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Re: BOOK_ARTS-L Digest - 10 Dec 2001 to 11 Dec 2001 (#2001-333) scanning slides



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I have a film scanner, but it only does 35mm slides and film. I have lots of
old family negatives in various large formats like 2 1/4 x 3 1/4 . Since
large format film scanners are much too expensive for hobby use, I do the
following:

0. Take the cover off the flatbed scanner.

1. put the negative on the flatbed scanner.

2. put a glass sheet on top to flatten the negative

3. put a piece of milky translucent plastic - from a fluorescent light
fixture in my case - on top - to diffuse the light.

4. Shine a bright light - I use a bright halogen light - on top of the
diffusing plastic. The light must be bright enough to overpower the internal
light - I can't turn that off.

5. Scan the picture and invert the picture (convert to positive) in your
software.

Some notes:

1. This does not work too well on smaller negative sizes because the
resolution of most scanners is just not high enough.

2. I notice some very slight ridges which I think are caused by the light
source flickering with the power supply. Perhaps really fussy persons could
use a car light bulb and battery.

3. This works well with b&W negatives, but I have not been successful with
colour negatives. You have to adjust the colour balance to remove the orange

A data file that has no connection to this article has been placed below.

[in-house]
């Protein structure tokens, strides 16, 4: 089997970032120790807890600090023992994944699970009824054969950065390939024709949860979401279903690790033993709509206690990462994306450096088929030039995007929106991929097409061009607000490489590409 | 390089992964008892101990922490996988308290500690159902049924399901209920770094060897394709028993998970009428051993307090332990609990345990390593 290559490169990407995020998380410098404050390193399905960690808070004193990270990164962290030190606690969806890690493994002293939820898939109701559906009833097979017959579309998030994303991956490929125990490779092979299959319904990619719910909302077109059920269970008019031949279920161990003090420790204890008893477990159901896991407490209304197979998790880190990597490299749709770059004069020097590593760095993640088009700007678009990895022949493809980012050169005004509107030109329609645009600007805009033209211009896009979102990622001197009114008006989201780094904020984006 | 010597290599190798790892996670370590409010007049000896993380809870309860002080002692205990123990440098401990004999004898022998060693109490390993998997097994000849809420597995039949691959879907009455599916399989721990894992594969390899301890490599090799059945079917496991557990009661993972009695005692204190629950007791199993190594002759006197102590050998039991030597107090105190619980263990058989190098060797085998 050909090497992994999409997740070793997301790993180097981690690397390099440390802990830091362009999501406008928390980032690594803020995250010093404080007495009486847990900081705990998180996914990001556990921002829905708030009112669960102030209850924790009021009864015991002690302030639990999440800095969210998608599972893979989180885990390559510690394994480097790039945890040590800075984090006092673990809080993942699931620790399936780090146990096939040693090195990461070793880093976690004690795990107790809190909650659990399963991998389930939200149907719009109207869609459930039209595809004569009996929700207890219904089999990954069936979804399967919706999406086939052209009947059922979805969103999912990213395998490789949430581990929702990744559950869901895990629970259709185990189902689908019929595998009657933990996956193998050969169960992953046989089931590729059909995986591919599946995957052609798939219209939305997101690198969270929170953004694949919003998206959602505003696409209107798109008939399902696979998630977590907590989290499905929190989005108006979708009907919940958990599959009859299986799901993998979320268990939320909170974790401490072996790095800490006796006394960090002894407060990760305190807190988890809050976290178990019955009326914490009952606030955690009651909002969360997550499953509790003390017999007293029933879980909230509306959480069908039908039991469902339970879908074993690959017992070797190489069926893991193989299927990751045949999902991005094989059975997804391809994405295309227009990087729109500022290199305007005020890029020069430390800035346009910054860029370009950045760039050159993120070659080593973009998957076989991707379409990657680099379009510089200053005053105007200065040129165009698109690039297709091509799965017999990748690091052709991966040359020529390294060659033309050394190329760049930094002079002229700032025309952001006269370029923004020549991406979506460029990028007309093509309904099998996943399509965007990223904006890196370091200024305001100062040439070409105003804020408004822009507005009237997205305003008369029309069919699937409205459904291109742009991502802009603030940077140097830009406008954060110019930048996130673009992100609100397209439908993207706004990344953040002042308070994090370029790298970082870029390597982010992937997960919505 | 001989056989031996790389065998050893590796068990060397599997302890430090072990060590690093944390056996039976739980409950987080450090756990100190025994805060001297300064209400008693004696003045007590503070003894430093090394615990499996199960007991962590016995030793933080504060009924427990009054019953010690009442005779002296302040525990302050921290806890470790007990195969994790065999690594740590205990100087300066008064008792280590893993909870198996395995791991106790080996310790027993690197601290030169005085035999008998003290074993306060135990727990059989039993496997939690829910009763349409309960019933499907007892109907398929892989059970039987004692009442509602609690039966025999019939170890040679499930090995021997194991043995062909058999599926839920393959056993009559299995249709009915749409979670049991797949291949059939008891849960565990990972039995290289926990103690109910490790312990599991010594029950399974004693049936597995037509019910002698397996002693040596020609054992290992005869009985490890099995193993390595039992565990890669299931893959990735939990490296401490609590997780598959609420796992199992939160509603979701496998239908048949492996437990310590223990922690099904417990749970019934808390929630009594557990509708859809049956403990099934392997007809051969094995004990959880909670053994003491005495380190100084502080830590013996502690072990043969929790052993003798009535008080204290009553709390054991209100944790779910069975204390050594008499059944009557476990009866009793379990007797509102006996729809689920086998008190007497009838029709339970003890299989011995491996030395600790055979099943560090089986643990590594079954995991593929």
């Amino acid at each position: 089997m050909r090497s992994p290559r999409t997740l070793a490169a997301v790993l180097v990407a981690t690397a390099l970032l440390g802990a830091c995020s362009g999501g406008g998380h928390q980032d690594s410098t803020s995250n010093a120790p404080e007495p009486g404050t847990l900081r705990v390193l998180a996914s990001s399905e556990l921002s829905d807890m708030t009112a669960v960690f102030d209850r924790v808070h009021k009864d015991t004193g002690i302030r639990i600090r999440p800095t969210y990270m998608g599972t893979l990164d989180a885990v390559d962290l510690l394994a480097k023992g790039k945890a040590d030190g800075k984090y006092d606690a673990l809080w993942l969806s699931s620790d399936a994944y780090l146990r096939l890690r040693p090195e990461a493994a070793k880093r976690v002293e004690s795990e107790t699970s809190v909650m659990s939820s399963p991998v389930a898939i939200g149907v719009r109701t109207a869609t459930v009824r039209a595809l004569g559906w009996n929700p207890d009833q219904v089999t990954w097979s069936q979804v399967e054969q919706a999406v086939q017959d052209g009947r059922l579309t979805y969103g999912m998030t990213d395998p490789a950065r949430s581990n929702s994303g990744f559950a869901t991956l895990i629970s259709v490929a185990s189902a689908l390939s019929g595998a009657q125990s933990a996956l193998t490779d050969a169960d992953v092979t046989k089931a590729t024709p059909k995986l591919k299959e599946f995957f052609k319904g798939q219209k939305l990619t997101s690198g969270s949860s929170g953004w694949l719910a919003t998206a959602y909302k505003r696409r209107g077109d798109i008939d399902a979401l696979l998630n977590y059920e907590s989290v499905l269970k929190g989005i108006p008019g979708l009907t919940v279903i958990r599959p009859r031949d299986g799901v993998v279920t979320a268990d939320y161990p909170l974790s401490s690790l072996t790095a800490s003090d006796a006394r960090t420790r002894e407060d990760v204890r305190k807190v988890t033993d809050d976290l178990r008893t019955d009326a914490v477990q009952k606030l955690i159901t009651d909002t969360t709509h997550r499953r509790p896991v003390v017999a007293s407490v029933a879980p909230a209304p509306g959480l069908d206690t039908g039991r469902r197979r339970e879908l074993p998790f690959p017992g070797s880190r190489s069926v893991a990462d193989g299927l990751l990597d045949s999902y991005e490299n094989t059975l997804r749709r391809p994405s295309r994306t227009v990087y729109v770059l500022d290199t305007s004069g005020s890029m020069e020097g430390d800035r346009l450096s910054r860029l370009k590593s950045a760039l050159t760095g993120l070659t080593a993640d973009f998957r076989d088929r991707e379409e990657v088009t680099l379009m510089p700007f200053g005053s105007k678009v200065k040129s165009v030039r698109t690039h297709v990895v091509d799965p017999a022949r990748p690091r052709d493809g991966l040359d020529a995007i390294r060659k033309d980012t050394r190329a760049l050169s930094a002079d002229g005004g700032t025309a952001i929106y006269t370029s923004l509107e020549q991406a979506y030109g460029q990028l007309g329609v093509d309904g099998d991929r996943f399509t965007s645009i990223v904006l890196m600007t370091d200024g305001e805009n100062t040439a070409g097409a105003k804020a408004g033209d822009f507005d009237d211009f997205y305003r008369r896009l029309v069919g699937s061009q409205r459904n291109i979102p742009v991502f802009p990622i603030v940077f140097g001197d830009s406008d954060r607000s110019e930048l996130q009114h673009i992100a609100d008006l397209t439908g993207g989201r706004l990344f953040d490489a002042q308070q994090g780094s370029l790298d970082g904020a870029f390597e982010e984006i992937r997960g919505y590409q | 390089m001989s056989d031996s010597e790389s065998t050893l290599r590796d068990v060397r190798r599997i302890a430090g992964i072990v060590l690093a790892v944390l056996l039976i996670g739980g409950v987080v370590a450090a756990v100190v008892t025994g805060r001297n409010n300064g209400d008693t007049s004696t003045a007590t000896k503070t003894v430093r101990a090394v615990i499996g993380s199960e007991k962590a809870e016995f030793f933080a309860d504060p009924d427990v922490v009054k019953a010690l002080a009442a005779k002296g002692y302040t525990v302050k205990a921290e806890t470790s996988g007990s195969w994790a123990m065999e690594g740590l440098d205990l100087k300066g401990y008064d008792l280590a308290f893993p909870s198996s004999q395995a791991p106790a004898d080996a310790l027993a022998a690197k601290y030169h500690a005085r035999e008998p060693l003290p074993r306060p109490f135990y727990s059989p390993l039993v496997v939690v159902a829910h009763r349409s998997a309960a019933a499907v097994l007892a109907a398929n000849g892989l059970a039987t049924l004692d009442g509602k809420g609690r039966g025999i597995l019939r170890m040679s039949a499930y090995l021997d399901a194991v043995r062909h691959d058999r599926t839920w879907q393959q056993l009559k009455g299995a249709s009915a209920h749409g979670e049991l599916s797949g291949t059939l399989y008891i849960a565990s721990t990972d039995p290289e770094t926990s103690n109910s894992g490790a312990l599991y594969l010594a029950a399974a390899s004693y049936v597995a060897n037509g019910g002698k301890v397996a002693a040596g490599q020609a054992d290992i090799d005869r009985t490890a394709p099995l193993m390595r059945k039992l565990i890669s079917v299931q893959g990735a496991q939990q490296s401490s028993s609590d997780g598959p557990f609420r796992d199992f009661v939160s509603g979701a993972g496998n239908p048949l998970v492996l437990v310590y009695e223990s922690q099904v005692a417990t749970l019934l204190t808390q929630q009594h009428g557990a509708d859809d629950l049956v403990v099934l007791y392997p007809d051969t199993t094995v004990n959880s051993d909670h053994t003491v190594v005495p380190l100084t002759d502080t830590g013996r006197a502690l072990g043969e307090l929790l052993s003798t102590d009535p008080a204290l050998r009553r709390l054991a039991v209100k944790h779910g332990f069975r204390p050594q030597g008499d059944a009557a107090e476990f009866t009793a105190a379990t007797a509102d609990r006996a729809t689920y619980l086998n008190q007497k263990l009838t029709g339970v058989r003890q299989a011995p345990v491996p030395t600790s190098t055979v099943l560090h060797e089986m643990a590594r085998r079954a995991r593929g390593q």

mask, then invert the colours; this doesn't work out very well. Also, the
contrast seems very low. Perhaps there is a colour temperature problem with
the light, one reason for using a halogen bulb.

4. In the case of slides, I suspect you would have to remove the slide from
the mount first, to flatten the film and press it against the flatbed glass.

The above is not perfect but works well enough for home use and to recover
those pictures your relatives stripped out of those old photo albums...


> >You can scan slides on flatbeds, but only if you have a dedicated
> >slide scanning attachment, since that shines light _through_ the
> >slide. Normal flatbeds can only shine light _at_ reflective
> >surfaces. Some scanners do come with such an attachment - the Epson
> >Photo for instance, whereas others charge hundreds of pounds extra.
> >
>
> Has anyone tried to project a slide onto a flatbed scanner with the
> scanner's interior light source disabled during the scan? There are a lot
> of issues like focus, light projection intensity; but it might make for an
> interesting student lab project.
>
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